August 30, 2020
My first career in management could be very exciting at times as I never knew what I would come into on a daily basis. Was the delivery scattered about on the sales floor? Were there some customer complaints that I had to address? Were there employee concerns that needed to be dealt with properly? Would there be a visit from one of the district or regional managers?
Being a young manager of employees nearly twice my age was difficult at times, especially when it came to discipline or even laying them off, as I unfortunately have had to do. Being young and not too far removed from a college classroom, I thought I knew everything. Let me tell you, this does not go over well when you present this image in front of one of your bosses, or even one of the presidents of the company. I would be lying to you if I told you I was never rebuked by one, if not a couple of my bosses.
I feel for Peter in this week’s gospel. He was riding on top of the world after his proclamation that Jesus was the Messiah in last week’s lesson. Jesus called him the rock and promised that the church would be built upon that rock. Peter was even promised the keys to the kingdom of heaven. How quickly the mood changes! I cannot imagine what the other disciples had to be thinking during the exchange that happens in today’s gospel lesson. Where Peter was the rock last week, he is not better described as the stumbling block today.
Where does he go wrong? When Jesus speaks of undergoing suffering in Jerusalem, Peter’s understanding of what it meant to be the Messiah was shaken. Nobody said anything about suffering and sacrifice. Jesus was the Messiah, and he had to start making everything alright at this very moment. Wasn’t that what all the healing and preaching was about? I don’t blame Peter. This is the first time that any of them are hearing Jesus’ passion prediction and just like any of the other teachings, it has to take a little while to sink into their understanding. Even up to the point of Jesus’ actual death on the cross.
We too struggle with sacrifice. Yes, we know we must make some sacrifices to make progress in certain areas of our lives. That does not mean that we like it. Some will refuse to make needed sacrifices and will continue to troll along with the status quo. If you are happy, then this is not necessarily a bad thing. Yet, a majority of people will tell you that they wish they could do something else or struggle to reach certain goals. Sacrifice requires us to step out of our comfort zone. When it comes to race relations, I believe that is where we struggle as a community. To work with and alongside our black and indigenous sisters and brothers means that we have to make sacrifices and have empathy for what they have encountered for the last 400 years. They are no stranger to sacrifice, and yet we have become comfortable and complacent.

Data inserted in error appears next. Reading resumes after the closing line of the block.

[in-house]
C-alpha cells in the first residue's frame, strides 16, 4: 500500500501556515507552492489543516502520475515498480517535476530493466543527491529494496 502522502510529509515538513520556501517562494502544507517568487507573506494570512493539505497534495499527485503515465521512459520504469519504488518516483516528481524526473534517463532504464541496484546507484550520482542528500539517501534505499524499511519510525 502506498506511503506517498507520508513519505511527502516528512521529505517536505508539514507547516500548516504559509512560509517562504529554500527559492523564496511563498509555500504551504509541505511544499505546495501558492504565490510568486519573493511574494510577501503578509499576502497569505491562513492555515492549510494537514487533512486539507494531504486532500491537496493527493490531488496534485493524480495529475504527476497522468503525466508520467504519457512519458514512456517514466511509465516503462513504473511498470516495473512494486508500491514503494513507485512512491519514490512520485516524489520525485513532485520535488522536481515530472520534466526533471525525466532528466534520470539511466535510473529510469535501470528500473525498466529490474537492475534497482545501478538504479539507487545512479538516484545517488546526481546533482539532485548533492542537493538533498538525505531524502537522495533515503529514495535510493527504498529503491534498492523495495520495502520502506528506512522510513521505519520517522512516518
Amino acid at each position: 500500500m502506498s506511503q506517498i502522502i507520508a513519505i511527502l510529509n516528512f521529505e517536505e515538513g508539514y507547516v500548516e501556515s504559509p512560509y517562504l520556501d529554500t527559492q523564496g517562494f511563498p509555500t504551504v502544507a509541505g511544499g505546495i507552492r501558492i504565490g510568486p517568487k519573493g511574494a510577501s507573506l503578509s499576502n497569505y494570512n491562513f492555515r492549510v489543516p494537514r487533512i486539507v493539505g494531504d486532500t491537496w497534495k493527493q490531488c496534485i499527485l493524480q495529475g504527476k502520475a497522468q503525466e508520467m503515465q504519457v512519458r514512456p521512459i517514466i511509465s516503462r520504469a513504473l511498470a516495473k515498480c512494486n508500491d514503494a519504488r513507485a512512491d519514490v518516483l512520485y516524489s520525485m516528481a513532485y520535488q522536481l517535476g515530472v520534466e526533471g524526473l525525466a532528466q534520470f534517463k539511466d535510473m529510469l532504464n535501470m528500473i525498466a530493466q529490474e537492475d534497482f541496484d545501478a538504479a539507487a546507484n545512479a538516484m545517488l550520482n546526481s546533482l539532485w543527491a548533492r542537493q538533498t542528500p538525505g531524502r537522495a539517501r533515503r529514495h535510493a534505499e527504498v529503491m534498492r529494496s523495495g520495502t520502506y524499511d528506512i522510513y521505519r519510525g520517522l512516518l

When Peter rebukes Jesus, he is instructed that he is setting his sights on human things and not divine things. To be in relationship with everyone is a divine thing and for Jesus to lead the way requires him going to the cross. Jesus tells him, “Get behind me Satan.” This is reminiscent of the time Jesus spent in the desert after his baptism and the devil tempts him and he tells him to “Go away!”
Now, I don’t believe Jesus is calling Peter, himself, Satan but calling his thinking misled. And he does not tell him to go away. He says get behind me. Follow me and you will learn and come to know what I am talking about. You too, will learn how to pick up your cross to follow me and carry out the Good News I share with you today.
In this proclamation, we too hear Jesus’ call to take up our cross and follow him. It is going to require sacrifice and we will, more times than not, feel like we are fighting an uphill battle. In Jesus we not only hear the call to follow him, but a promise that is made to all of humanity. Jesus does not simply tell us to get lost, but to follow him and learn what it means to walk in his footsteps. Learning what it means to follow Jesus and boldly taking up our own cross.
With the shooting of Jacob Blake earlier this week, we witnessed entire teams willing to bear the cross. The Detroit Lions cancelled practice to address racism. The Milwaukee Bucks boycotted their Wednesday night playoff game in response to the shooting and in turn the NBA cancelled all games. It is movements like this and voices that need to be raised for us to begin to truly witness change and the end of systemic racism. More than anything else, we need to listen to our sisters and brothers.
Like Peter, we are not always going to get it right and will rebuke some of the wrong people. We will become a stumbling block for others, or probably more often for ourselves. Yet, Jesus is there to pick us up, dust the dirt off our knees, and once again invite us to follow him. What are you doing to follow Jesus today?